Set 1 from The Children's Hospital at Westmead Massive Transfusion protocol (obviously, check local policies).
Set 1 from The Children’s Hospital at Westmead Massive Transfusion protocol (obviously, check local policies).


And here's the next delivery pack. (And check it out in full context, don't just rely on this screengrab.)
And here’s the next delivery pack. (And check it out in full context, don’t just rely on this screengrab.)

Joe is Getting Better

Ultrasound confirms some free fluid in the abdomen. The fractured femur is reasonably well aligned but you’ve started warmed blood products early. Joe is responding to his first 10 mL/kg of products with his heart rate already down to 135/min and a BP of 88/50. Respiratory status is stable. GCS is 15/15 and you’ve supplemented his prehospital intranasal fentanyl with IV morphine. 

You decide to go to the CT scanner to figure out exactly what is going on with the abdominal injury. Once around there Joe vomits and starts to get agitated. CT confirms a right front-temporal extradural haematoma. As he’s deteriorating you head up to theatres. 

photo 2

Now I’m going to assume anyone reading this is pretty happy with an approach to rapid sequence induction with in-line stabilisation to manage spinal precautions (not that we’d have a hard collar anyway, because those are on the way out in the draft ILCOR guidelines). We’d all agree on the need for ongoing resuscitation. I’ll also assume no one is going to stop the surgeons from fixing the actual problem while you mess about getting invasive arterial blood pressure measurement and a central line sorted.

What would be nice is some better evidence on what are the right blood pressure targets.

What BP target for traumatic brain injury?

Still, the best the literature can offer is a bit of a ¯\_(ツ)_/¯

If you look at this review from 2012 the suggestions amount to:

  • Don’t let systemic mean arterial pressure go below normal for age.
  • It might be even better to aim for a systolic blood pressure above the 75th percentile.
  • If you do have intracranial pressure monitoring and can therefore calculate cerebral perfusion pressure, then aim for > 50 mmHg in 6-17 year olds and > 40 mmHg in kids younger than that.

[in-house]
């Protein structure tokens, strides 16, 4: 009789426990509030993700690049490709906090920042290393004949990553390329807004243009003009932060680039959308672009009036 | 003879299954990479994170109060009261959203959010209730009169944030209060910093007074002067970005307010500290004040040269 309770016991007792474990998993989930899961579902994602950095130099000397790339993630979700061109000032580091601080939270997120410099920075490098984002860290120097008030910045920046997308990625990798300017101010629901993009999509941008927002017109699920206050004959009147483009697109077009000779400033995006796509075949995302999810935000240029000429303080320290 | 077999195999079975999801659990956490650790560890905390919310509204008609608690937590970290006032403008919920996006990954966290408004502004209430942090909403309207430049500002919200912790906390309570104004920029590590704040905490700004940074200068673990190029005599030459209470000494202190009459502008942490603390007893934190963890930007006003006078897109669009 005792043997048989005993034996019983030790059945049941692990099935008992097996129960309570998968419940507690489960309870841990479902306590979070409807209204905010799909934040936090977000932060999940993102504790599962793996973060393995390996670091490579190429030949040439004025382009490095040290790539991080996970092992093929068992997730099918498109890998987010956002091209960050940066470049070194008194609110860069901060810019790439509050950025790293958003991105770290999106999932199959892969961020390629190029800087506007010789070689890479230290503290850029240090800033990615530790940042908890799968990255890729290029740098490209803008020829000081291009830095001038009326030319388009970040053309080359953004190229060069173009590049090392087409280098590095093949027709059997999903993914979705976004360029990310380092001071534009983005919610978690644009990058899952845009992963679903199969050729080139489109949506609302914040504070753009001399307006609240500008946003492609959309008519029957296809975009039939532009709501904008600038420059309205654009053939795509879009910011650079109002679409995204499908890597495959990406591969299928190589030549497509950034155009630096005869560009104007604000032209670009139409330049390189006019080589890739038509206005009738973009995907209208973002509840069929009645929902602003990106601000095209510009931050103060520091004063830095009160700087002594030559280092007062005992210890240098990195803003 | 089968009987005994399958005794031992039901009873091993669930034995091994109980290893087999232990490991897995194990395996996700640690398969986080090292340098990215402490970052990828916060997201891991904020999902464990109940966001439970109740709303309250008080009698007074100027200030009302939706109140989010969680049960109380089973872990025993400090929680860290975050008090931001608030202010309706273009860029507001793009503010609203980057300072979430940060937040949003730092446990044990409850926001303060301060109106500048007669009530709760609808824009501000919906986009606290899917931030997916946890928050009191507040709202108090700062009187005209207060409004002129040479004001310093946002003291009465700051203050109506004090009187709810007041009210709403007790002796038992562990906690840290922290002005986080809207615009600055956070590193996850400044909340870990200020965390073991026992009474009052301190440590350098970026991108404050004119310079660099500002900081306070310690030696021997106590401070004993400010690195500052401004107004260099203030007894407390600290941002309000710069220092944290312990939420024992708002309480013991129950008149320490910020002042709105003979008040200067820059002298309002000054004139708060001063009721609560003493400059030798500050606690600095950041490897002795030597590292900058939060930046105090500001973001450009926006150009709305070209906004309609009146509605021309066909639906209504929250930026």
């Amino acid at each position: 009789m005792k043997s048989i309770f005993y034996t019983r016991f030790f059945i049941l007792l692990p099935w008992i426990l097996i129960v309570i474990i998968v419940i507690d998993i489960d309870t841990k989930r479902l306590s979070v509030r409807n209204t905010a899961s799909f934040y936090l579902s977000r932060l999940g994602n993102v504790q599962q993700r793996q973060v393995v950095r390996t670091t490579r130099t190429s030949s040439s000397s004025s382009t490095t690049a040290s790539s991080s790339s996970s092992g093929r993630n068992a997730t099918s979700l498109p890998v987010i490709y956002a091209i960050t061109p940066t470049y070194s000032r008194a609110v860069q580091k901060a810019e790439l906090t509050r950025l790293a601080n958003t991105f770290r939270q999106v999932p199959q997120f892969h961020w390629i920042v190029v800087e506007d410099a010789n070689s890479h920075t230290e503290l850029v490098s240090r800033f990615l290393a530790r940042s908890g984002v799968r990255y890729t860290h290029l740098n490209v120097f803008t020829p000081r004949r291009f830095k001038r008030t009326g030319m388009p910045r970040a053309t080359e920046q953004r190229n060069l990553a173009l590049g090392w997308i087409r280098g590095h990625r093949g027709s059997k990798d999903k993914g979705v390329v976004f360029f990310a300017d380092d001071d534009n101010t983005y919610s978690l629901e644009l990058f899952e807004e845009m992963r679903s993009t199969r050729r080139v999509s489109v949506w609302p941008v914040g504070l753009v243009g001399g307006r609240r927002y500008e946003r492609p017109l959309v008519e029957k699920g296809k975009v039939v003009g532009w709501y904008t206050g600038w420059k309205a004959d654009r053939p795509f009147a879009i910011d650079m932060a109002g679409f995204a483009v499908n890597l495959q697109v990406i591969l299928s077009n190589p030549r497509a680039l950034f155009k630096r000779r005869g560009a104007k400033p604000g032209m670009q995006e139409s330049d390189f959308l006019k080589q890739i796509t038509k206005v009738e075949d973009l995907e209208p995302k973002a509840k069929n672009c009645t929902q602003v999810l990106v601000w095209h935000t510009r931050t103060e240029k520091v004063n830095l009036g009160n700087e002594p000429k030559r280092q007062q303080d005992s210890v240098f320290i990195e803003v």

Hard to escape the thought we need more research on this.

The Rest of Joe’s Story

Everyone performs magnificently. Joe’s extradural is drained. His femur is later fixed and his intra-abdominal injuries are managed conservatively. The next most important thing might just be that you remembered to give him good analgesia.

Not Forgetting the Good Stuff

I might have some professional bias here, but I think remembering analgesia is just as important as the rest of it. Studies like this one suggest surprisingly high rates of PTSD symptoms even 18 months after relatively minor injury (38% though it was a small study). Although the contributors to PTSD are complex there is some evidence (certainly in burns patients)  that early use of opioid analgesia is associated with lower rates of PTSD symptoms.

This stuff matters. A kid with PTSD symptoms is more than just an anxious kid. They are the kid who is struggling with school, struggling with social skills and generally struggling with the rest of the life they were supposed to be getting on with. Pain relief matters.

So it is worth prioritising good analgesia:

  • Record pain scores as a vital part of the record.
  • Block everything that is relevant (no child with a femur fracture should have an opportunity for a femoral block of some description missed).
  • Remember treatment as analgesia (don’t just leave the fracture like you found it, for example).
  • Give rapidly acting,titratable drugs as a priority with regular checks of efficacy.
    • For example, fentanyl 5 mcg/kg in a 10 mL syringe gives you 0.5 mcg/kg/dose if you give 1 mL at a time. Do this and reassess every 3 minutes.
    • Likewise, ketamine 1 mg/kg in 10 mL provides a dose of 0.1 mg/kg each time you give 1 mL (though some would say you should use midazolam to offset dysphoria too).
    • Don’t forget novel options – methoxyflurane anyone?

The Wrap

Paeds trauma may not be as common, but it needs to be done to the same high standards we expect of trauma care anywhere. Most of the stories in resuscitation are well worn tales. But there are a few things to really take away:

* Think about doing everything to stop bleeding early.

* More blood for resuscitation, but more sensibly too.

* Never forget pain relief.


And with any luck, most of this is already old news.


Postscript: Just after I put this together, the always excellent St Emlyn’s blog put up something covering the latest changes to APLS teaching. To my immense relief a lot of it is the same. It’s worth checking out.

After the postscript: This isn’t designed to be too prescriptive and everything should be figured out in local context. Obviously any thoughts anyone has to share would be very welcome.